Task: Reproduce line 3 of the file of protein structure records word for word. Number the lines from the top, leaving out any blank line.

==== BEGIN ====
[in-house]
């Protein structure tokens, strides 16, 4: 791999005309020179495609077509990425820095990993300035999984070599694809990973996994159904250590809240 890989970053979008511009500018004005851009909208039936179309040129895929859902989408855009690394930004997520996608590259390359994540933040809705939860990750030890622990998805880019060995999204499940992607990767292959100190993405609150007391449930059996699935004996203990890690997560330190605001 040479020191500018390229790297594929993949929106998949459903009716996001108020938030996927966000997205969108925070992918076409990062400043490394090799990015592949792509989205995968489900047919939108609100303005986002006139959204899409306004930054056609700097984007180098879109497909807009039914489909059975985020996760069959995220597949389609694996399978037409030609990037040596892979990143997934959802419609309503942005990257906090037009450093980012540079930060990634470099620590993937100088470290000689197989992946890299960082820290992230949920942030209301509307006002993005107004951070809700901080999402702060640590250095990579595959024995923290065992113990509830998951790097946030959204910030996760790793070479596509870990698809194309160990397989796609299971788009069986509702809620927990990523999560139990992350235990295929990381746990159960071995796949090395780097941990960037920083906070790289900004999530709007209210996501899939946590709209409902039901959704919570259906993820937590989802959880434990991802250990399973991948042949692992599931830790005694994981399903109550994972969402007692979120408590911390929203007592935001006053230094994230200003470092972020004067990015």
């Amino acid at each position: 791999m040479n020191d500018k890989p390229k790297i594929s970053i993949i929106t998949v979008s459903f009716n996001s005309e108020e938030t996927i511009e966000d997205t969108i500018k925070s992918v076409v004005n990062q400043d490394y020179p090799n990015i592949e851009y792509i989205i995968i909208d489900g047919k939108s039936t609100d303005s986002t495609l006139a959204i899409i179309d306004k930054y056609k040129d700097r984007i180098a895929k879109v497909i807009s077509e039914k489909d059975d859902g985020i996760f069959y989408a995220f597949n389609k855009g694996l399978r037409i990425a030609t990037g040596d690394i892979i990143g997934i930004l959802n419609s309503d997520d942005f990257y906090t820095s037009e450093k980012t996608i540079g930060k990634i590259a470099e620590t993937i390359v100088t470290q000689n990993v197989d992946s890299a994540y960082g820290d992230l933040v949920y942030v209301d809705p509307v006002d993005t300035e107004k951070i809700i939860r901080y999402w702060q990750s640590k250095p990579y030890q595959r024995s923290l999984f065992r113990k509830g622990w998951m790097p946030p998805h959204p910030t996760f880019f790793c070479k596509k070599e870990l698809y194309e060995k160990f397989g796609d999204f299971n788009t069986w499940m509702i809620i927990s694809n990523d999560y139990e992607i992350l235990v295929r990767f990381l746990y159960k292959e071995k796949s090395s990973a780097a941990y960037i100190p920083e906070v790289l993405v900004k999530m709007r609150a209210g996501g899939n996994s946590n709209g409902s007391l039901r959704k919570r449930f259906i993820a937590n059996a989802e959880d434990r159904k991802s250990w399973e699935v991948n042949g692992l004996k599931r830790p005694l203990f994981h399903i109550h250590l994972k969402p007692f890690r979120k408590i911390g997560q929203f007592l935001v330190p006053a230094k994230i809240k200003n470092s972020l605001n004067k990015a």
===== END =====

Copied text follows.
């Amino acid at each position: 791999m040479n020191d500018k890989p390229k790297i594929s970053i993949i929106t998949v979008s459903f009716n996001s005309e108020e938030t996927i511009e966000d997205t969108i500018k925070s992918v076409v004005n990062q400043d490394y020179p090799n990015i592949e851009y792509i989205i995968i909208d489900g047919k939108s039936t609100d303005s986002t495609l006139a959204i899409i179309d306004k930054y056609k040129d700097r984007i180098a895929k879109v497909i807009s077509e039914k489909d059975d859902g985020i996760f069959y989408a995220f597949n389609k855009g694996l399978r037409i990425a030609t990037g040596d690394i892979i990143g997934i930004l959802n419609s309503d997520d942005f990257y906090t820095s037009e450093k980012t996608i540079g930060k990634i590259a470099e620590t993937i390359v100088t470290q000689n990993v197989d992946s890299a994540y960082g820290d992230l933040v949920y942030v209301d809705p509307v006002d993005t300035e107004k951070i809700i939860r901080y999402w702060q990750s640590k250095p990579y030890q595959r024995s923290l999984f065992r113990k509830g622990w998951m790097p946030p998805h959204p910030t996760f880019f790793c070479k596509k070599e870990l698809y194309e060995k160990f397989g796609d999204f299971n788009t069986w499940m509702i809620i927990s694809n990523d999560y139990e992607i992350l235990v295929r990767f990381l746990y159960k292959e071995k796949s090395s990973a780097a941990y960037i100190p920083e906070v790289l993405v900004k999530m709007r609150a209210g996501g899939n996994s946590n709209g409902s007391l039901r959704k919570r449930f259906i993820a937590n059996a989802e959880d434990r159904k991802s250990w399973e699935v991948n042949g692992l004996k599931r830790p005694l203990f994981h399903i109550h250590l994972k969402p007692f890690r979120k408590i911390g997560q929203f007592l935001v330190p006053a230094k994230i809240k200003n470092s972020l605001n004067k990015a």